Over the last few years, while we have witnessed a sustained attack on science, an almost talismanic belief in the power of technology has gained currency. The promotion of technocratic solutions to all social problems as well as encouraging unbridled consumption based on “new and improved” technologies has proceeded apace with an antediluvian outlook towards science and rational thinking. The belief in the “T” in “S&T” while junking the “S” would possibly make an interesting sociological study.
The long-term effects on our society of the official sanction of an anti-scientific outlook would, of course, be visible in the coming few years. However, even in this current crisis, we are getting a preview of the kind of disaster such a worldview can bring about. As Azim Premji put it recently, “……[actions] must be based on good science. Actions that are not based on science in reality have a detrimental effect on the cause. At the core of the idea of good science is the matter of being willing to accept and confront the truth. So, we must confront this crisis, its scale, its spread and its depth truthfully. Science and truth are the foundation on which we can tackle this crisis and ensure that it is not repeated.”
What we are seeing instead is an amazing display of an unwillingness to acknowledge facts. Accurate data has to be the foundation on which all policy decisions need to be made to tackle the unprecedented crisis confronting us. But the data that is being put out is so obviously at odds with what one is witnessing that its veracity is questionable. The intolerance towards any fact (data) which runs contrary to one’s “belief” is widespread. When videos of mass cremations or people dying outside hospitals for lack of oxygen are circulated, the dispensation and its team of internet trolls term it as fake news. Even an appeal for oxygen on social media reportedly attracted an FIR.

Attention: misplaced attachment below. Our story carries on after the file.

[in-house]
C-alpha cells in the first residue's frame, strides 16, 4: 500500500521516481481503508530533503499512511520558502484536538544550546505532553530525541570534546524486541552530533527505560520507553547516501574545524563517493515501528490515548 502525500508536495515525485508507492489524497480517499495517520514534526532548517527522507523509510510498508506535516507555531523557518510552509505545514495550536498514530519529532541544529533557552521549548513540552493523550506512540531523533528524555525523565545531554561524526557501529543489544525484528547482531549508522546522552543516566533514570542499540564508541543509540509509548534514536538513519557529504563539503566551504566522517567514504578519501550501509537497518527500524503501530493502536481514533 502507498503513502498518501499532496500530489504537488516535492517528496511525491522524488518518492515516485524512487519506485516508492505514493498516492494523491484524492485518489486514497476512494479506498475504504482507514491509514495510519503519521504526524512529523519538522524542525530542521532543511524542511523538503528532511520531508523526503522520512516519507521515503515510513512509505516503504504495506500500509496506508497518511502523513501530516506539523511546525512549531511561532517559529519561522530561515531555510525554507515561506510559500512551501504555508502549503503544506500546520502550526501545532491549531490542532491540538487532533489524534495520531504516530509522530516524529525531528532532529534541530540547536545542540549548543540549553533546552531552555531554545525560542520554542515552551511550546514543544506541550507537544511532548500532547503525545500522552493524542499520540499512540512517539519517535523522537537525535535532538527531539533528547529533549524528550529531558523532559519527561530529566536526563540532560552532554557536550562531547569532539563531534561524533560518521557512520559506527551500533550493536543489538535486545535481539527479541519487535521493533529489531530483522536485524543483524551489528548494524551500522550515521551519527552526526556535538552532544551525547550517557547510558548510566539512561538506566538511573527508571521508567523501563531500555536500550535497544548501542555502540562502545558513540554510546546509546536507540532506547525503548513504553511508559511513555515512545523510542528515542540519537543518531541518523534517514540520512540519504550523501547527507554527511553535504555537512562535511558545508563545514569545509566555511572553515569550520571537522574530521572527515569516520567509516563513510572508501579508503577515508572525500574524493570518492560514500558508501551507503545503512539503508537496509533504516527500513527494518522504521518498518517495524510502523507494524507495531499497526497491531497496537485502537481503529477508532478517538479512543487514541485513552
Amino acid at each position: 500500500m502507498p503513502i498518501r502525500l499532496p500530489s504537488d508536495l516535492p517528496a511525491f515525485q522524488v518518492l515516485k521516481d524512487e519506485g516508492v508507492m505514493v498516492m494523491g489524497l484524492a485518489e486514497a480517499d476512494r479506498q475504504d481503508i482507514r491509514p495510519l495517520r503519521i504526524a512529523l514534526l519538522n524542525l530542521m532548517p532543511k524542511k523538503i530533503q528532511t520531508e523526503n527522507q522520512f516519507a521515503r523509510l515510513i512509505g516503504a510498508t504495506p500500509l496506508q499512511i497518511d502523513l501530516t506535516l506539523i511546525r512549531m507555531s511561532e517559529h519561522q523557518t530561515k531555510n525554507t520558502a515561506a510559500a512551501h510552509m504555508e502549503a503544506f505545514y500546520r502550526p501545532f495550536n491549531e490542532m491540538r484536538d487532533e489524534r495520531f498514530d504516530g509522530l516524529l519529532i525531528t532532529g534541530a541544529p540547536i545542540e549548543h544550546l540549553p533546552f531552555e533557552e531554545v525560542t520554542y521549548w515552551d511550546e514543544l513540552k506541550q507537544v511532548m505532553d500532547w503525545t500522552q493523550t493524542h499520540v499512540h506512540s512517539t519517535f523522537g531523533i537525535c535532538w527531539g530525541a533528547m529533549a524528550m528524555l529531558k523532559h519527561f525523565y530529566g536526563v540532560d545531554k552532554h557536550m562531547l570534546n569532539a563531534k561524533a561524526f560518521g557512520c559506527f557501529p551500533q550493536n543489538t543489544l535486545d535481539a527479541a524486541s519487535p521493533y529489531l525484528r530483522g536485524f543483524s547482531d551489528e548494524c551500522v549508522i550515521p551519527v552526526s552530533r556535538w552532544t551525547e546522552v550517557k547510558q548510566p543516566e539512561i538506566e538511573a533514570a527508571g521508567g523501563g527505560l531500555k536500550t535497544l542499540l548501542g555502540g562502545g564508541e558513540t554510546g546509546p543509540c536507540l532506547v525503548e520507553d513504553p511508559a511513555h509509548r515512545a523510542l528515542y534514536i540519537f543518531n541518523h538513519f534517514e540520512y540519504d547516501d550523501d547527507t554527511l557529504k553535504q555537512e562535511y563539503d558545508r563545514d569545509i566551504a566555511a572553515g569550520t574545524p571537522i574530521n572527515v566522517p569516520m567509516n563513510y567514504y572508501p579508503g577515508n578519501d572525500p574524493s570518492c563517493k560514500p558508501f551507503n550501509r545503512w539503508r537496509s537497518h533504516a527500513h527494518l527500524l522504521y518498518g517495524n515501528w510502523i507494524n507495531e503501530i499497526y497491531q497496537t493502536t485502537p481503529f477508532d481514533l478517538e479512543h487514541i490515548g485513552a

Our scientific establishment, especially those in policymaking roles, have not covered themselves with glory either. Most of them have been either silent or echoed the official narrative about the crisis. A few brave souls, who have had the courage and integrity to stand up to the falsehoods and point out the lacunae in planning and execution, have been sidelined.
That this crisis is unprecedented is without doubt. That our historical neglect of health infrastructure has made the crisis worse is also obvious. However, it is the lack of a cogent, scientific and rational response to the crisis that has aggravated the crisis. The combination of an anti-scientific and authoritarian mindset is a lethal one, the cost of which might be bearing for years to come.
After 14 days of isolation, during my evening walk, I ran into my neighbour’s teenage son. On finding out about my illness he had the following to say: “The whole thing is due to the introduction of 5G in telecom. The radiation from this technology is depleting oxygen in the atmosphere and hence the disease is spreading.” My neighbour’s son is a final year BTech computer science student. When I told him that the theory is bogus, he looked at me disdainfully and said: “It is true. Haven’t you seen the news?” Clearly, our prospects of being the next global S&T superpower are very bright.
This column first appeared in the print edition on May 19, 2021 under the title ‘Missing S in S&T’. The writer is professor of physics and astrophysics, University of Delhi